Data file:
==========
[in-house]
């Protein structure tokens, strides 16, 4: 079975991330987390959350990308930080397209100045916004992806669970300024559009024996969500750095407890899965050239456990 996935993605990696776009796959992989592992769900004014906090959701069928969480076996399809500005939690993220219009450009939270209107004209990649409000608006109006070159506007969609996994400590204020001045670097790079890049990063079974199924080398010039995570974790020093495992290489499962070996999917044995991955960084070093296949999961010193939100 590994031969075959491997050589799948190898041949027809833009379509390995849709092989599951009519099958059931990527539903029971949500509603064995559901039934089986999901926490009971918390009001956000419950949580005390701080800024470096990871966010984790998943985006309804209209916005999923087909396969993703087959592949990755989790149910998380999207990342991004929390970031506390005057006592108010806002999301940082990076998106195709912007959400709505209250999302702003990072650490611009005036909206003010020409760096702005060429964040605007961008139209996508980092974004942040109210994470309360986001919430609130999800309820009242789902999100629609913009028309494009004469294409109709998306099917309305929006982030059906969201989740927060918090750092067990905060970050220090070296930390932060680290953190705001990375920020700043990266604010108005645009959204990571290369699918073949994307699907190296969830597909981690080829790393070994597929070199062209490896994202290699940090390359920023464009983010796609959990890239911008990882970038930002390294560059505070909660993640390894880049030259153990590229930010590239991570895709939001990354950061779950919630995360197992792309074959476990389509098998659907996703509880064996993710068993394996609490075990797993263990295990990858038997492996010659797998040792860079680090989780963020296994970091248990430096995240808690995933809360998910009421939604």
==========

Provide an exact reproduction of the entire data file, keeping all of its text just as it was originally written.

[in-house]
């Protein structure tokens, strides 16, 4: 079975991330987390959350990308930080397209100045916004992806669970300024559009024996969500750095407890899965050239456990 996935993605990696776009796959992989592992769900004014906090959701069928969480076996399809500005939690993220219009450009939270209107004209990649409000608006109006070159506007969609996994400590204020001045670097790079890049990063079974199924080398010039995570974790020093495992290489499962070996999917044995991955960084070093296949999961010193939100 590994031969075959491997050589799948190898041949027809833009379509390995849709092989599951009519099958059931990527539903029971949500509603064995559901039934089986999901926490009971918390009001956000419950949580005390701080800024470096990871966010984790998943985006309804209209916005999923087909396969993703087959592949990755989790149910998380999207990342991004929390970031506390005057006592108010806002999301940082990076998106195709912007959400709505209250999302702003990072650490611009005036909206003010020409760096702005060429964040605007961008139209996508980092974004942040109210994470309360986001919430609130999800309820009242789902999100629609913009028309494009004469294409109709998306099917309305929006982030059906969201989740927060918090750092067990905060970050220090070296930390932060680290953190705001990375920020700043990266604010108005645009959204990571290369699918073949994307699907190296969830597909981690080829790393070994597929070199062209490896994202290699940090390359920023464009983010796609959990890239911008990882970038930002390294560059505070909660993640390894880049030259153990590229930010590239991570895709939001990354950061779950919630995360197992792309074959476990389509098998659907996703509880064996993710068993394996609490075990797993263990295990990858038997492996010659797998040792860079680090989780963020296994970091248990430096995240808690995933809360998910009421939604």